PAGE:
Since the second they met, Lyndon Johnson (LBJ) and Bobby Kennedy despised each other. And when Jack Kennedy (JFK) offered Johnson the vice-presidency — a courtesy call after beating and bruising Johnson for the party nomination — Brother Bobby burst into Johnson’s hotel room and begged him to refuse. Johnson looked Bobby in the eye … and accepted.
Not that Bobby Kennedy ever had much in common with lumbering Lyndon. The Kennedy brothers were Boston-Irish Brahmins, riding their father’s millions all the way to the White House. Johnson was a wheeler-dealer from the Deep South (his ruined father haunting him till the end of his days), bullying his way to the Senate by sheer force of personality. Now vice-president, Kennedy’s Ivy League aides thought Johnson a hill-town hick, and knocked him aside. For more and more Americans, Bobby seemed the heir apparent.
So when JFK was shot, and LBJ sworn in, remorse gave way to rage for Bobby Kennedy. “It was quite clear,” said one higher-up, that Bobby could hardly stand “Lyndon Johnson sitting in his brother’s seat”. As the ’60s wore on, LBJ drowned in Vietnam, easing Bobby into a comeback. Johnson, president via sacred constitutional ritual, even began sounding like the usurper: “The thing I feared most from the first day of my Presidency was actually coming true. Robert Kennedy had openly announced his intention to reclaim the throne in the memory of his brother. And the American people, swayed by the magic of the name, were dancing in the streets.”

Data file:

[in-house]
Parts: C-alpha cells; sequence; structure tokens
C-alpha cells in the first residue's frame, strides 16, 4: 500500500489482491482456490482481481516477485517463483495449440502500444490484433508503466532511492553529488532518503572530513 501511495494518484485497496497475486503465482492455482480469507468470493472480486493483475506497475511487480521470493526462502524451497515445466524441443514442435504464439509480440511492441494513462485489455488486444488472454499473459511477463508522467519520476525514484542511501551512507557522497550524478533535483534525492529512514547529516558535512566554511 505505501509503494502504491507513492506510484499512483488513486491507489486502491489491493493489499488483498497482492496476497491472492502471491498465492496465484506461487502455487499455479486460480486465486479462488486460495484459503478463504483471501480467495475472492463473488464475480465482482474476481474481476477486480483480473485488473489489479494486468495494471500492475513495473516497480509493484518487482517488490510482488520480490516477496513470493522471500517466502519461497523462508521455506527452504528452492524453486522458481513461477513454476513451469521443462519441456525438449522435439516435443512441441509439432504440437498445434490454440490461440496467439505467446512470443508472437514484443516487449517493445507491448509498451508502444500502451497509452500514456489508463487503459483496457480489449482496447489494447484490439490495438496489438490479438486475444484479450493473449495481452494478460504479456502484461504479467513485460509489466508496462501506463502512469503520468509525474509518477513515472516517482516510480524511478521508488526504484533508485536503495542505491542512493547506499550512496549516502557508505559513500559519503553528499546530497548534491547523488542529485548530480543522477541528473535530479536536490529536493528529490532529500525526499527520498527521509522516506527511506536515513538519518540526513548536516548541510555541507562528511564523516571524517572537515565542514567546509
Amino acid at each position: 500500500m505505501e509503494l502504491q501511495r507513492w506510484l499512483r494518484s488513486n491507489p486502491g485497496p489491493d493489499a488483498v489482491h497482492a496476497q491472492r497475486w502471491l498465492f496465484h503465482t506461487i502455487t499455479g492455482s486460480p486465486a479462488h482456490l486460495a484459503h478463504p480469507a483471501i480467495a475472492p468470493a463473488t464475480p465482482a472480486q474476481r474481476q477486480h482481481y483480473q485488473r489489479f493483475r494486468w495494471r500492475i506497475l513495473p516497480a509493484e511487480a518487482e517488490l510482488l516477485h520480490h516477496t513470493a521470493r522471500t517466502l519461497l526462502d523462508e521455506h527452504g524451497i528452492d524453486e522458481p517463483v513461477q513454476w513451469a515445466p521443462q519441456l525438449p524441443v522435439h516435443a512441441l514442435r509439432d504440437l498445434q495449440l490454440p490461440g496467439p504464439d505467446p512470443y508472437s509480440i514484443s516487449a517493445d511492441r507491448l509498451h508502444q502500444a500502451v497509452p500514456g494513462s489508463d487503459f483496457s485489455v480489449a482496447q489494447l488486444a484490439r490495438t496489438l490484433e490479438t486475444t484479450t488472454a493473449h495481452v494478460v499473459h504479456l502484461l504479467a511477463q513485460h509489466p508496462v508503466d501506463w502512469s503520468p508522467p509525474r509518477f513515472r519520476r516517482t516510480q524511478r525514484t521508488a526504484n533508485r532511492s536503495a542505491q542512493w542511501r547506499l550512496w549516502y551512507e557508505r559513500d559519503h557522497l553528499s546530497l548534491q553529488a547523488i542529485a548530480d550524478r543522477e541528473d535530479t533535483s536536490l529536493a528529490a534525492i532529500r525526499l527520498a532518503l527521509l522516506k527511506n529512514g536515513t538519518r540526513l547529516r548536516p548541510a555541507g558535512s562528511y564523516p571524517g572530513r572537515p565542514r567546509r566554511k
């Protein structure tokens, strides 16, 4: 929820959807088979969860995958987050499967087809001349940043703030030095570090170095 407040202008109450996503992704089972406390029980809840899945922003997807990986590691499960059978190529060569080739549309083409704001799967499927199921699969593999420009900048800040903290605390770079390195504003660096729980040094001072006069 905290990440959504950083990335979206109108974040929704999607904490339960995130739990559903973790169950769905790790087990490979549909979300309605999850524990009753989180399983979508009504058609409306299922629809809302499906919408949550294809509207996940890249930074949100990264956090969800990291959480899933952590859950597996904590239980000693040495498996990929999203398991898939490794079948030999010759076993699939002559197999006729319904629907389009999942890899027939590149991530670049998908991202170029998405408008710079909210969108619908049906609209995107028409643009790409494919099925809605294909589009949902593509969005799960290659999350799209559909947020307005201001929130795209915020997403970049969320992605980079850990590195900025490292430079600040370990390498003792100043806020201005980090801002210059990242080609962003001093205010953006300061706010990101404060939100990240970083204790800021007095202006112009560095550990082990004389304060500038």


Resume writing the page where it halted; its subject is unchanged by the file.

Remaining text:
In any event, Bobby too was shot, and America made to endure six years of Dick Nixon seething in his stead. What was left of the First Family’s presidential hopes dove into a creek along with Ted Kennedy’s car just a year later. But though the Kennedy dynasty crashed and burned before it ever took off, Johnson knew a brother-to-brother succession boded ill — both for himself, and for America’s democratic project. Over 44 presidents, only four have been father and son.
Turn closer to home, and it seems Asia never got the memo. Dynasts are democrats here; the eldest son of Singapore’s Grand Old Man, Lee Kuan Yew, is king of the island. The Burmese junta is busy coping with Aung San Suu Kyi, whose father founded the Burma they renamed Myanmar. The Philippines are overrun by families and fiefs, while the Koreas are led by the second Park and the third Kim (though General Park’s daughter stands worlds apart from the mumbling manchild in the north).
And the further south once goes, the harder the corrosion. New Rajapaksas throw their weight around in Sri Lanka. Bangladesh’s battling begums Hasina and Khaleda, daughter of a murdered father and wife of a murdered husband, claw at each other across the length and breadth of Dhaka. Old ideas in a nation of new dreams, one wonders how well Bangladesh could have done without the baggage of its knife-fighting aunties.